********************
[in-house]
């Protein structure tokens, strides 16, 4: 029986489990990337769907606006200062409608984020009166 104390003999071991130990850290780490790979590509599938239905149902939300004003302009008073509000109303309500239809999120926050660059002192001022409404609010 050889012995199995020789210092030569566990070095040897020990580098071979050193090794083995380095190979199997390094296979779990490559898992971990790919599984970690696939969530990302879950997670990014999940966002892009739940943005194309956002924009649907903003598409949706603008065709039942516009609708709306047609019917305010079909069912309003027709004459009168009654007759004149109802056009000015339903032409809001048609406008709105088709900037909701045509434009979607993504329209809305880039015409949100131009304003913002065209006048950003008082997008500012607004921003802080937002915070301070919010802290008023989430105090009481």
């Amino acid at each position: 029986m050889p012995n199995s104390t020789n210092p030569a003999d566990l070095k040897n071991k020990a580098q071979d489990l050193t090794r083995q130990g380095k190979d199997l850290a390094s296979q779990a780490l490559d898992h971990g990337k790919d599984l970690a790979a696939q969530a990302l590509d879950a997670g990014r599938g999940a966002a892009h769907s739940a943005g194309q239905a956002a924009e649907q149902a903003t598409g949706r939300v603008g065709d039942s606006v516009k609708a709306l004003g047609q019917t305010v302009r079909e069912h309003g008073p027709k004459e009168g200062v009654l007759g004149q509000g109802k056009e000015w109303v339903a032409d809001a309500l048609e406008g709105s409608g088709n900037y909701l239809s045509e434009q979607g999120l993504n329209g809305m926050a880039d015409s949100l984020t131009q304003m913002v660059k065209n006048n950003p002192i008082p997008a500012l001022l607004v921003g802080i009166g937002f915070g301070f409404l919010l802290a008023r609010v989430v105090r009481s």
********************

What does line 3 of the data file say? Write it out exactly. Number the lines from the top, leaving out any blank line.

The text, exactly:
């Amino acid at each position: 029986m050889p012995n199995s104390t020789n210092p030569a003999d566990l070095k040897n071991k020990a580098q071979d489990l050193t090794r083995q130990g380095k190979d199997l850290a390094s296979q779990a780490l490559d898992h971990g990337k790919d599984l970690a790979a696939q969530a990302l590509d879950a997670g990014r599938g999940a966002a892009h769907s739940a943005g194309q239905a956002a924009e649907q149902a903003t598409g949706r939300v603008g065709d039942s606006v516009k609708a709306l004003g047609q019917t305010v302009r079909e069912h309003g008073p027709k004459e009168g200062v009654l007759g004149q509000g109802k056009e000015w109303v339903a032409d809001a309500l048609e406008g709105s409608g088709n900037y909701l239809s045509e434009q979607g999120l993504n329209g809305m926050a880039d015409s949100l984020t131009q304003m913002v660059k065209n006048n950003p002192i008082p997008a500012l001022l607004v921003g802080i009166g937002f915070g301070f409404l919010l802290a008023r609010v989430v105090r009481s």